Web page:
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Tran Duc Thao

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Tran Duc Thao

Trần Đức Thảo (Từ Sơn, Bắc Ninh, 26 September 1917 – Paris, 24 April 1993) was a Vietnamese philosopher. His work (written primarily in French) attempted to unite phenomenology with Marxist philosophy. His work had some currency in France in the 1950s and 1960s, and was cited favorably by Jacques Derrida, Jean-François Lyotard and Louis Althusser.

Life

Studies in France

Born in Hanoi, French Indochina, he was educated there, completing his baccalaureate at 17. In 1936, he continued his studies in France, becoming a student of Maurice Merleau-Ponty at the École Normale Supérieure where he wrote a dissertation for a diplôme d’études supérieures on Hegel. In 1943, he completed his agrégation with a thesis on the phenomenology of Edmund Husserl, being received premier ex aequo alongside Jules Vuillemin. Through the 1940s, he worked on his first book, Phenomenology and Dialectical Materialism. The book argued that the defects of the phenomenological account of consciousness could only be remedied by the Marxist account of labor and society. In the 1940s and 50s, Trần Đức Thảo’s ideas achieved some currency among the elite philosophical circles of France. At the same time, he became an active anti-colonialist, publishing articles in Jean-Paul Sartre and Merleau-Ponty’s journal Les Temps modernes about colonialism in Indochina; these articles were read by Frantz Fanon and other anticolonialists. From October to December 1945, Trần Đức Thảo was jailed by the French government as a threat to its security.

Return to Vietnam, 1951

Phenomenology and Dialectical Materialism was published in 1951, and in the same year he returned to Vietnam, working in support of the Communist Party. In 1956, he was named the Dean of History in the country’s first national university.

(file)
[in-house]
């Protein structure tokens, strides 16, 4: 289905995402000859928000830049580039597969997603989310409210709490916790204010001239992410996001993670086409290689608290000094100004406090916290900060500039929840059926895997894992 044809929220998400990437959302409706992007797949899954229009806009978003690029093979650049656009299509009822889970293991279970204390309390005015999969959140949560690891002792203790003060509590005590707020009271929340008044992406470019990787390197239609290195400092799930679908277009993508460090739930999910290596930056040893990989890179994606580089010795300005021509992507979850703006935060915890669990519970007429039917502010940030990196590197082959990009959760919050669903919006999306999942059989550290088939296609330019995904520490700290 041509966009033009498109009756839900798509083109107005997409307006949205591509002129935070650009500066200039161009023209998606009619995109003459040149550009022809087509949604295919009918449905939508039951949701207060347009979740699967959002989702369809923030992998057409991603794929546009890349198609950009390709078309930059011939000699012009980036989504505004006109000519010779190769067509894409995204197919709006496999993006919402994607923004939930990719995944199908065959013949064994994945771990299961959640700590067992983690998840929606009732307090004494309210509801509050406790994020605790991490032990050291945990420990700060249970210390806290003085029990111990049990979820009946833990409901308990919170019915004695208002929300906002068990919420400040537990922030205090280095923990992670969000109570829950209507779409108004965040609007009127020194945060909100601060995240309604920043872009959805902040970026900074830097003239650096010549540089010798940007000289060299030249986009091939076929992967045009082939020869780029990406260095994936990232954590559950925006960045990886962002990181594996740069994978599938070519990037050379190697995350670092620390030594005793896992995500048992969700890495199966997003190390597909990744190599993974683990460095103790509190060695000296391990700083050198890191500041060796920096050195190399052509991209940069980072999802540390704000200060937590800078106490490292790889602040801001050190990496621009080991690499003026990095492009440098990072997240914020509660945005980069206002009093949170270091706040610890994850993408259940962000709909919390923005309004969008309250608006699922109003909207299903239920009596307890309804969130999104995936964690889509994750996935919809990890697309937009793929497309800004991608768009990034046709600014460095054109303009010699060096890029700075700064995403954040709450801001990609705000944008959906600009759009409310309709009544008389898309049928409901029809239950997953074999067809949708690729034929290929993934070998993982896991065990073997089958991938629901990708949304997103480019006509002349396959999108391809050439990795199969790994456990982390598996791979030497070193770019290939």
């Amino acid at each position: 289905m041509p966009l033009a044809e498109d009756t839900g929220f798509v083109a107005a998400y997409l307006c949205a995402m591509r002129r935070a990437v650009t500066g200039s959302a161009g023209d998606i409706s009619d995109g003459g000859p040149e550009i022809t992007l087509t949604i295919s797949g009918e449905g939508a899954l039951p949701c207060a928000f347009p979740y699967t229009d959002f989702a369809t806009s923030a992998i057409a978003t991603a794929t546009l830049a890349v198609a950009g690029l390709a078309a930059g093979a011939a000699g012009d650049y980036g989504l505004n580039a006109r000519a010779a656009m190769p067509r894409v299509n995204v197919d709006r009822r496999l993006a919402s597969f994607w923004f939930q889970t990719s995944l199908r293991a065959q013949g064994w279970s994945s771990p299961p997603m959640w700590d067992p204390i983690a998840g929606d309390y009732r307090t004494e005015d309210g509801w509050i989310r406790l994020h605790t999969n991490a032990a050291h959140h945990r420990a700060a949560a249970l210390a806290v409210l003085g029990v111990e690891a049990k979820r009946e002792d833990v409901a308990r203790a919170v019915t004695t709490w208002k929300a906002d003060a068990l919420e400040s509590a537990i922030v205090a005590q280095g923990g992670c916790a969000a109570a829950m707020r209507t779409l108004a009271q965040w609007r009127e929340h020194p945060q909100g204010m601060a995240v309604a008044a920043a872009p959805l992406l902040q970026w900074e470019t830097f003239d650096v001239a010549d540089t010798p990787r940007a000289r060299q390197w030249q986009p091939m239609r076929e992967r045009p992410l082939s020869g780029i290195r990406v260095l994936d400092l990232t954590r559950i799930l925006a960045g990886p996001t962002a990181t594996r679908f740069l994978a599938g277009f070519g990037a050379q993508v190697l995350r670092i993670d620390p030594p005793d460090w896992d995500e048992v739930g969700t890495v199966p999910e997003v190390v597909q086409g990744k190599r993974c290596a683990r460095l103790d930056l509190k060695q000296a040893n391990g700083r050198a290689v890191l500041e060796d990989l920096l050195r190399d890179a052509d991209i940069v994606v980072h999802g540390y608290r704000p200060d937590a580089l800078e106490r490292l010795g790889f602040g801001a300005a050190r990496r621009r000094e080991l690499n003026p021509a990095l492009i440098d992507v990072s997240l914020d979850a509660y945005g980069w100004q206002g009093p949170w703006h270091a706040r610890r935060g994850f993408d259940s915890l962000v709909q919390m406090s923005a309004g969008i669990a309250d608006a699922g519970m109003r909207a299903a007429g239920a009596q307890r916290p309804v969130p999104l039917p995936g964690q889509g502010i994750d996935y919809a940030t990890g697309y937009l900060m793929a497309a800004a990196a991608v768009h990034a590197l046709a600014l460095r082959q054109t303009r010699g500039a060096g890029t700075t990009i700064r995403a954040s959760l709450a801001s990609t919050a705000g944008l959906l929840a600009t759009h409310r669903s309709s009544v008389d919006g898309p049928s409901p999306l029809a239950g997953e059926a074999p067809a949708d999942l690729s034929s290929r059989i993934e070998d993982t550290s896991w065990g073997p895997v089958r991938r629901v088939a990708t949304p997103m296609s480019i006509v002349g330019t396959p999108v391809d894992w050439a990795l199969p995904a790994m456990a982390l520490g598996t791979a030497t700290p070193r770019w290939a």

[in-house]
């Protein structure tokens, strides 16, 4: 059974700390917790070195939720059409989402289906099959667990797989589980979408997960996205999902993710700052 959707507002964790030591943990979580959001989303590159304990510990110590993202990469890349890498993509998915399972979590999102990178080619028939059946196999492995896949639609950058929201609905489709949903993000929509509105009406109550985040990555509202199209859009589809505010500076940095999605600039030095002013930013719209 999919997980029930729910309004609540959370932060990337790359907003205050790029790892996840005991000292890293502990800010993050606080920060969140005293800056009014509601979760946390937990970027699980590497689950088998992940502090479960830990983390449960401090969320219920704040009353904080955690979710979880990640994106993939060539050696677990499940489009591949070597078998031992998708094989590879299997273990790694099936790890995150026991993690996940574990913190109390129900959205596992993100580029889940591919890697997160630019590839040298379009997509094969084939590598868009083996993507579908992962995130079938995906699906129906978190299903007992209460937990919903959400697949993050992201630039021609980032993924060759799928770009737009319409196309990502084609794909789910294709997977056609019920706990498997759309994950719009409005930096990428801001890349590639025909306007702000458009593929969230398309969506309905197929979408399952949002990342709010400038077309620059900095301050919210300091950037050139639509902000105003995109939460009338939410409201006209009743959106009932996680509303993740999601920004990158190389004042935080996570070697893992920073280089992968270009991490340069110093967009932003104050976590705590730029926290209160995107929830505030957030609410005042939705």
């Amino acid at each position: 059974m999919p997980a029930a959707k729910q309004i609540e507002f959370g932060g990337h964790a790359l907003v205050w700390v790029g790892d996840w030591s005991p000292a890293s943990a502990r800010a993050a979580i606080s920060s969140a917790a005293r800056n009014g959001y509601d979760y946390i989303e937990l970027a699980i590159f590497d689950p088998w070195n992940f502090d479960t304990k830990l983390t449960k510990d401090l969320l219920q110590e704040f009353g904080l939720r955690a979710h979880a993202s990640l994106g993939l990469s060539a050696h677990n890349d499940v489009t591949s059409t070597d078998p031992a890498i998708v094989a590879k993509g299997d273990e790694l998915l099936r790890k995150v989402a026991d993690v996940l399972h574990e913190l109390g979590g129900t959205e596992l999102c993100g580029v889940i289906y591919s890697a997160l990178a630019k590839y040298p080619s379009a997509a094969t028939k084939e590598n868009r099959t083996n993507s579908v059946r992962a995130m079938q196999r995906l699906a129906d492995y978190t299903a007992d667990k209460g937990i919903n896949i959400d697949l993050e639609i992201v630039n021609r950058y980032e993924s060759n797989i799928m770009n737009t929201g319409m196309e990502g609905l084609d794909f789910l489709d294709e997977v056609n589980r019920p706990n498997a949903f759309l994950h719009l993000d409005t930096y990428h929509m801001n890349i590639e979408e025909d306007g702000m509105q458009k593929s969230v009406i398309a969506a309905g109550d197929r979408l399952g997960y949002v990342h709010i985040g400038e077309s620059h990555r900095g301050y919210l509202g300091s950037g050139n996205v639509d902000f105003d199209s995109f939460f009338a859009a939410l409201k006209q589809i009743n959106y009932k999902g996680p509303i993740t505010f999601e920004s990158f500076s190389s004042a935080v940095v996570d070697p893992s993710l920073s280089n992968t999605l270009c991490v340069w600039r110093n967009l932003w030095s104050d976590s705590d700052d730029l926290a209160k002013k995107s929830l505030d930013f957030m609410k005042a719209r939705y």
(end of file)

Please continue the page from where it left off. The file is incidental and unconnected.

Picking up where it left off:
But he became critical of the Party over land reforms which had led to many deaths in 1956, and Trần Đức Thảo was caught up in the Nhan Van-Giai Pham affair in which the dissident intellectuals of the late 1950s were publicly criticized or punished. Though Tran Duc Thao was never jailed, he fell out of favor with the ruling Party, publishing two self-criticisms in Nhân Dân and leaving his position of authority in 1958. None of his work was published in his home country from 1965 until 1987.[1]

Work on Recherches sur l'origine du langage et de la conscience

For the next thirty years, his profile was lower, as he worked in the rural provinces translating philosophy into Vietnamese and preparing his book Investigations into the Origin of Language and Consciousness. This book, published in France in 1973, combined materialist biological and cognitive accounts of subjectivity and consciousness with the Marxist account he had elaborated earlier. In the liberalized political climate of the 1980s, he was able to return to France for medical treatment, and there he met many of his old philosophical colleagues again, although he lived in poverty in an apartment at the Vietnamese embassy. He died in Paris in 1993 and was cremated at the Père Lachaise Cemetery.

Works

  • Phénoménologie et matérialisme dialectique (1951), Phenomenology and Dialectical Materialism English edition: ISBN 90-277-0737-5
  • “The Phenomenology of Mind and its Real Content”. Telos 8 (Summer 1971). New York: Telos Press.
  • Recherches sur l'origine du langage et de la conscience (1973) Investigations into the Origin of Language and Consciousness . English edition: ISBN 90-277-0827-4

References

  1. ^ Thu-Hương Nguyễn-Võ The Ironies of Freedom: Sex, Culture, and Neoliberal Governance in Vietnam 2008 Page 69 "Prominent intellectuals in the university such as Paris-trained philosopher Trần Đức Thảo were later denounced for demanding the “expulsion of politics from the area of expertise” "
  • Herrick, Tim. "'A book which is no longer discussed today': Tran Duc Thao, Jacques Derrida, and Maurice Merleau-Ponty." Journal of the History of Ideas 66:1 (2005).
  • McHale, Shawn. "Vietnamese Marxism, Dissent, and the Politics of Postcolonial Memory: Tran Duc Thao, 1946-1993." Journal of Asian Studies 61:1 (Feb. 2002).
  • Spire, Arnaud. "Tran Duc Thao, un marxiste dérangeant" (obituary). L'Humanité 26 April 1993. (In French.)

External links

  • Tran Duc Thao resources from viet-studies.org. (In English, French, and Vietnamese.)
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